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Having defined encounter points as those places and situations that provide us with fulfilling experiences of life in the city at all ages, I wish to explore the heightened awareness of “being here” that these experiences involve, i.e. of becoming aware, however momentarily, of being one with place and situation.
Photographing does help of course in that it records elements of the “here,” just as it makes one part of it!
Being here, and seeing it there
When a plate glass window allows for seeing simultaneously what is ahead and what is back of oneself, one may be momentarily put off, or amused, to interpret the situation as being “here,” and simultaneously seeing it “there.”
In the feature image is the photographer photographing his reflection or is he being photographed by someone inside? In the ones presented in this post the situations will imply others being photographed in differing reflection-based encounter point experiences of being here, and seeing it there.
Note: I have discussed the experience implied in the feature image in a past post.
Being inside, looking out
It is dusk and I am seated in the glazed-in patio of a pizzeria occupying an abandoned train station. From where I am located I can see through the window people seated in a landscape-delimited outdoor terrace, at tables equipped with large umbrellas. Beyond the terrace I see the covered unmanned ticket buying shack at the head of a stair leading down an embankment to the suburban railroad tracks and loading quays, and the tail end of a passing SUV.
As I take in the scene I become aware of two bright orbs one of which could be the moon … but two of them?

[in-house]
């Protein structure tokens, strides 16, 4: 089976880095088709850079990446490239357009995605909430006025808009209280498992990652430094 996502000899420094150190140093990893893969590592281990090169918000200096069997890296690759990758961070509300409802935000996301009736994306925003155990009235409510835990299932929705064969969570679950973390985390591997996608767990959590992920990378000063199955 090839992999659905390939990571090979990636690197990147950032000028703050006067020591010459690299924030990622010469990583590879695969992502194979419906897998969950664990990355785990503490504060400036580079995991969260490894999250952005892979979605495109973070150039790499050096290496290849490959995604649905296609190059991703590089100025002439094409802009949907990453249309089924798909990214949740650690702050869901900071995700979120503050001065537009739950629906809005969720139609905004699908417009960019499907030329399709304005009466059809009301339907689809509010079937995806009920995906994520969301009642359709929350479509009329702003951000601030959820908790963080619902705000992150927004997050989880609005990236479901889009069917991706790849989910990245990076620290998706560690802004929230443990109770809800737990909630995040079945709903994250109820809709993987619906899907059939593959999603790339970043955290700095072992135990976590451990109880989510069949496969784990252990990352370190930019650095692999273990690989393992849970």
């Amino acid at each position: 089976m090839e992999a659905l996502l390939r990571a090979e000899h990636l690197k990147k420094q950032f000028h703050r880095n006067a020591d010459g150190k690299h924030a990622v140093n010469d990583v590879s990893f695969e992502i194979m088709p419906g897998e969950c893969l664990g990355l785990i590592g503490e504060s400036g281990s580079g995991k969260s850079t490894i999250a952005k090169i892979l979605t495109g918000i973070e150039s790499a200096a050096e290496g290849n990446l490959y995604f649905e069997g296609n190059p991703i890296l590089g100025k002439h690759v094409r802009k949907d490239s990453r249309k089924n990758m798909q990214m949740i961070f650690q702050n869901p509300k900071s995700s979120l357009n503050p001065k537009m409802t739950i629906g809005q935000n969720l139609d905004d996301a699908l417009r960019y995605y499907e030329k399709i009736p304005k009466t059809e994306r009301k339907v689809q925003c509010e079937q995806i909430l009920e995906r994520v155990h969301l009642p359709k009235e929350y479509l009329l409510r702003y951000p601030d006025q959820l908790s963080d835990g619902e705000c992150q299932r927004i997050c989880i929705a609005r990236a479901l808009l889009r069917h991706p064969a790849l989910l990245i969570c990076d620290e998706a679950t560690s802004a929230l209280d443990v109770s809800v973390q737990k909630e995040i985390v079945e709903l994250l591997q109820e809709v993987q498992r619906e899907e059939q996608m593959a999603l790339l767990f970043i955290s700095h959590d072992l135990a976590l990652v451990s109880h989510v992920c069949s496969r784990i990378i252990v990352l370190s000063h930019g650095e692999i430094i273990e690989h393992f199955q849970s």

At this point I see, floating in the midst of the crowd, the back of people sitting at a bar being served by a bartender under a group of spot lights … and, as I focus on what I see clearly, even as I move my head, I sense that the above described bar scene, and the two bright orbs, are not really out there but are only a reflection of the indoor part of the restaurant located behind me.
Sensing the photo-op moment, and the visual puzzle it contains, I reach for my camera and take the shot, aiming over the head of the seated people in the terrace, but within the reach of a wide angle lens!
Being outside, looking in
The parking meter post sets the scene for where I am located and the close cropped image should convey the fact that what is shown here was only part of the general street scene.
It is late summer and the street trees are still in full head of leaves which reflect on the glass curtain wall enclosure of the Mac food joint.
Given the distance to the subject, and the fact that all patrons have their back to me, I take my time balancing the overlapping indoor and outdoor scenes … pushing my state of mind to imagine for a moment that all those trees are inside the restaurant as one “there” instead of my own “here” being seen there.
Whereas the previous encounter point experience was taken in “as is”, this one took some manipulation to reach for its content, so to speak.
Urban reflections as encounter point experiences
It may be difficult to love a whole city, all of it, all the time … but parts of it have the ability to penetrate our heart and mind and tickle our fancy.
When allowed, i.e. when not plastered with advertisements and notices of specials, glazed shop fronts and large windows can render more reflections than just our passing public selfie, and invite a moment of curiosity and elevation of our sense of being here … while playfully seeing it there in an encounter point experience.
Credit all images Maurice Amiel
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